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Publsihed: Thursday, 14 April, 2016 09:00 AM
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|A private weather agency forecast says India will experience normal monsoon this year raising hopes of a better harvest after the first back-to-back shortfall in rainfall in three decades. Showers during the four-month rainy season starting June will likely be normal as the El Nino effect will neutralize by the middle of the year. The news is significant as India’s economy remains vulnerable to droughts and fluctuations in rainfall. As per the data from the Indian Meteorological Department, rainfall was 14% below a five-decade average in 2015, preceded by a 12% shortfall in 2014. The two consecutive years of drought situation parched vast tracts of farm land, hurting rice, corn, sugar cane, and oilseed crops. This year the Modi government is counting on a normal monsoon to sustain economic growth and keep food inflation under control.|
The monsoon accounts for about 80% of India’s irrigation needs, affecting both summer and winter sowing. Normally sowing begins in June. The seasonal rain waters more than half of the farmland in addition to raising water table levels everywhere.Normal rainfall is usually synonymous with a better harvest, which, in turn, improves demand for two-wheelers, motor cycles, and tractors. On the contrary, a drought can simultaneously lower GDP growth, raises inflation, and add to fiscal pressures, more so in India’s case as structurally our economy remains imbalanced. About half of India’s 1.3 billion population remains employed in the agriculture sector, which accounts for roughly 18% of the country’s 2 trillion dollar GDP. Not surprisingly, the uncertainty surrounding monsoon rainfall and the potential impact of a deficient rain on agricultural production constrains RBI’s monetary policymaking. In fact, the RBI’s latest decision to keep rate cut to just 25bps has been reportedly shaped by the extent to which this year’s monsoon will support or damage growth and inflation.
In economic terms, sluggish growth in an economy is attributed to lower inflation outlook prompting central banks to infuse monetary policy stimulus to propel consumer spending. In India’s case, however, a bad harvest produces a double whammy effect – both weakening growth as well as pushing food prices northwards – which complicates the matter for RBI. Liquidity in this case could backfire as more money would chase fewer food products.
A liberal monetary policy to revive weak growth would exacerbate inflationary tendencies. On the other hand, a tight policy to rein in inflation could slow down the growth. The RBI cannot take that chance when the economic recovery remains fragile.
India’s higher vulnerability to patterns of rainfall than many other similar placed economies basically stems from systemic factors. For starters, a weak rural infrastructure enhances the impact of volatile rainfall on agricultural output. As the sector employs a majority of India’s population, the impact of lower output on rural incomes adversely impacts GDP growth. In addition, a lack of efficient food distribution system heightens the inflationary impact of lower agricultural output on the cost of food. Moreover, as the average income levels remain on the lower side, food inflation further hurts rural and urban household purchasing power as a large portion of Indian household spending goes in buying food negatively impacting overall consumption cycle in the economy. And on top of everything, food inflation forces the government’s food subsidy bill thereby raising associated fiscal risks.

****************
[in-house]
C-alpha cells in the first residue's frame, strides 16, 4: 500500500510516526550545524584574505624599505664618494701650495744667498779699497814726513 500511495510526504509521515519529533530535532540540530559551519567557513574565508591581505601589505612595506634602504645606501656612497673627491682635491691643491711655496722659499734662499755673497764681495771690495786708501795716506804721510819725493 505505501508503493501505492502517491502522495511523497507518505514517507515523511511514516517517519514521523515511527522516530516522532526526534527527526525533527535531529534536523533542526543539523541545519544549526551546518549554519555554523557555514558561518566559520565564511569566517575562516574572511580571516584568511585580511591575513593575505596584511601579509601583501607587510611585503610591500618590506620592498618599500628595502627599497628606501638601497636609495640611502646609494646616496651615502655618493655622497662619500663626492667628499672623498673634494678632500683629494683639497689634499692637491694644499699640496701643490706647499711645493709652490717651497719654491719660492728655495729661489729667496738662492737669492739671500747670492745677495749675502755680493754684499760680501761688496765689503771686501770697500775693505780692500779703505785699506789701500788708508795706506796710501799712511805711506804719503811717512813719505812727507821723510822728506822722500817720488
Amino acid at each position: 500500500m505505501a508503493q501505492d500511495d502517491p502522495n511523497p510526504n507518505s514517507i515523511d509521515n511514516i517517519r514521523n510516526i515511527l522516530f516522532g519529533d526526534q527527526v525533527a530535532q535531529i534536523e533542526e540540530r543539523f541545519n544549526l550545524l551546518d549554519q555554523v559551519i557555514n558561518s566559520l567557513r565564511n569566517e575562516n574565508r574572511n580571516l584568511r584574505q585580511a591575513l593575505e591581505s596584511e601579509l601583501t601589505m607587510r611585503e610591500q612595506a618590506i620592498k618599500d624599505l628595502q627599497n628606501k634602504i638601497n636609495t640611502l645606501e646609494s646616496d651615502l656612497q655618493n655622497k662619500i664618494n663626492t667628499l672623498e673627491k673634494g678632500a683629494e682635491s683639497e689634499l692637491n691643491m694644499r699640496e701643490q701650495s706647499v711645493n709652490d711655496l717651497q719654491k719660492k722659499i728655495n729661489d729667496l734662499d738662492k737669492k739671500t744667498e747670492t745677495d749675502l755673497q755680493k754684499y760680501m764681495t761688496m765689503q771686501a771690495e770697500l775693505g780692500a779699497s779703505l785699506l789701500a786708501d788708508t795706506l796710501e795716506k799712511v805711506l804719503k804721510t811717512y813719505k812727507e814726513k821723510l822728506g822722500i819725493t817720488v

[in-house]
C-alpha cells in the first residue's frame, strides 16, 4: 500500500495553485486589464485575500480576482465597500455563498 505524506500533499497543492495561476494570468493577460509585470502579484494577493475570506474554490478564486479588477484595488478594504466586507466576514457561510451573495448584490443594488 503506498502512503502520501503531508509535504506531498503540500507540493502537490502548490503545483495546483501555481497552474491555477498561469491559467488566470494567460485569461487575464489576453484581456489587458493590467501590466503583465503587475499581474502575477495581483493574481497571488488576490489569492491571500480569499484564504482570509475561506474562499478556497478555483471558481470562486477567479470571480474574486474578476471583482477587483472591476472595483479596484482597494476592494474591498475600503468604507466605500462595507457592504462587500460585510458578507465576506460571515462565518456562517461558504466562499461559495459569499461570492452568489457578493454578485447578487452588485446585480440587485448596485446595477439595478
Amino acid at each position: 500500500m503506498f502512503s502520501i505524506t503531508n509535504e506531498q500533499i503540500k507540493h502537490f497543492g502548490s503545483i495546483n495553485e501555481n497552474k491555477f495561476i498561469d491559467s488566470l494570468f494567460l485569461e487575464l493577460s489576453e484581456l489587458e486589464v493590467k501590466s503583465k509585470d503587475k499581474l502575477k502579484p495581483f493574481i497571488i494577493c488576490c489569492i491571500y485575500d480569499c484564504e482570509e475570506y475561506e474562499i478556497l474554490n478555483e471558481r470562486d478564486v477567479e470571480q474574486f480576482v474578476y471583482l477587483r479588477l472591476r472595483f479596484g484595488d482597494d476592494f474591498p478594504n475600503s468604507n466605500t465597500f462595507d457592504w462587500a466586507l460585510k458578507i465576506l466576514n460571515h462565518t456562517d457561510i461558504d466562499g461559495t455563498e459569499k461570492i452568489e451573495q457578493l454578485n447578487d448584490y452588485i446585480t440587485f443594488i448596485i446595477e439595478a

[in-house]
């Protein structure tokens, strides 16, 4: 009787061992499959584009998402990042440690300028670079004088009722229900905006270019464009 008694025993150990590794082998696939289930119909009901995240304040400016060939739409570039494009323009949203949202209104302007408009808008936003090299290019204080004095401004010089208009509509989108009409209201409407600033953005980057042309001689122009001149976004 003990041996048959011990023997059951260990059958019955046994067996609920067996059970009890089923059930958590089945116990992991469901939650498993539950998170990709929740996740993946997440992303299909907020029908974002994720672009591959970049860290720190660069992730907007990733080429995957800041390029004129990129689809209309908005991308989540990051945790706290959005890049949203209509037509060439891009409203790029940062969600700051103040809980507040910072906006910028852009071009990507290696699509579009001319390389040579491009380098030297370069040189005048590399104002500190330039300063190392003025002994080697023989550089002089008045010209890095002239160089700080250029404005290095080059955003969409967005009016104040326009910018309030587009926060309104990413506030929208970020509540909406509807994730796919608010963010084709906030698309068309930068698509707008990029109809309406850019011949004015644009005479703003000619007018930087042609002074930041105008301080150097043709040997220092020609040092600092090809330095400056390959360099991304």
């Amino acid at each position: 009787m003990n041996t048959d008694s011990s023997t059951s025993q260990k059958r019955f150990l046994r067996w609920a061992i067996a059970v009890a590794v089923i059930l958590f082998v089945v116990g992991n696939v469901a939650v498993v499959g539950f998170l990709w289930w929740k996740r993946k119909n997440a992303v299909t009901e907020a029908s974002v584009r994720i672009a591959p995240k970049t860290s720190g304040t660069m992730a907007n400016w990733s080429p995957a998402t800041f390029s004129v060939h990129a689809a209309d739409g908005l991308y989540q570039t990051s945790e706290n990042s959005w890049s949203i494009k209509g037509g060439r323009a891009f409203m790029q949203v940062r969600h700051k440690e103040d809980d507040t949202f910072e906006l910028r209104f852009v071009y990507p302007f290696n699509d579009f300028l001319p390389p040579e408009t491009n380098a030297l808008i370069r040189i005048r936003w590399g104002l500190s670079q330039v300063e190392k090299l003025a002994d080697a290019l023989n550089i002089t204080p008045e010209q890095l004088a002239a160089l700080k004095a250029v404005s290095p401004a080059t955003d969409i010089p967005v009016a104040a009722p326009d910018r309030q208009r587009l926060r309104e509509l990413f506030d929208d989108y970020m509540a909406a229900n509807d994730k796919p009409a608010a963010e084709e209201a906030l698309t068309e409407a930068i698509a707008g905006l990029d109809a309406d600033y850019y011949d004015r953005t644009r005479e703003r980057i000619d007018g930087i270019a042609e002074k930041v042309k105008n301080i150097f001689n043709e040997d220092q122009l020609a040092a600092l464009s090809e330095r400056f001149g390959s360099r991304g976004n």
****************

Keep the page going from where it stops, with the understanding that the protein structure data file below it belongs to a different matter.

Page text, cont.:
Despite suboptimal monsoon and the systemic challenges, if food inflation remained under control last year it was because of lower oil prices, which also helped Indian policymakers to tame overall inflation. The luxury may not remain available to India in the medium term, especially with fast rising population putting additional pressure on food demand. Unless the government addresses these structural and supply related challenges, food inflation will remain a major constraint on the economy. India needs to strengthen its food supply and distribution to counter fluctuations in rainfall in the medium term along with improving irrigation facilities in the country. It is in this context, the Modi government needs to fast forward retail sector reforms, particularly in multi-brand retail. The entry of large retail chains will bring best global practices in supply-chain distribution and warehousing, which will help many of the systemic challenges discussed above. In addition, the government needs to review and expedite its ambitious river-liking project, which again will boost domestic commerce and irrigation facilities in the country.
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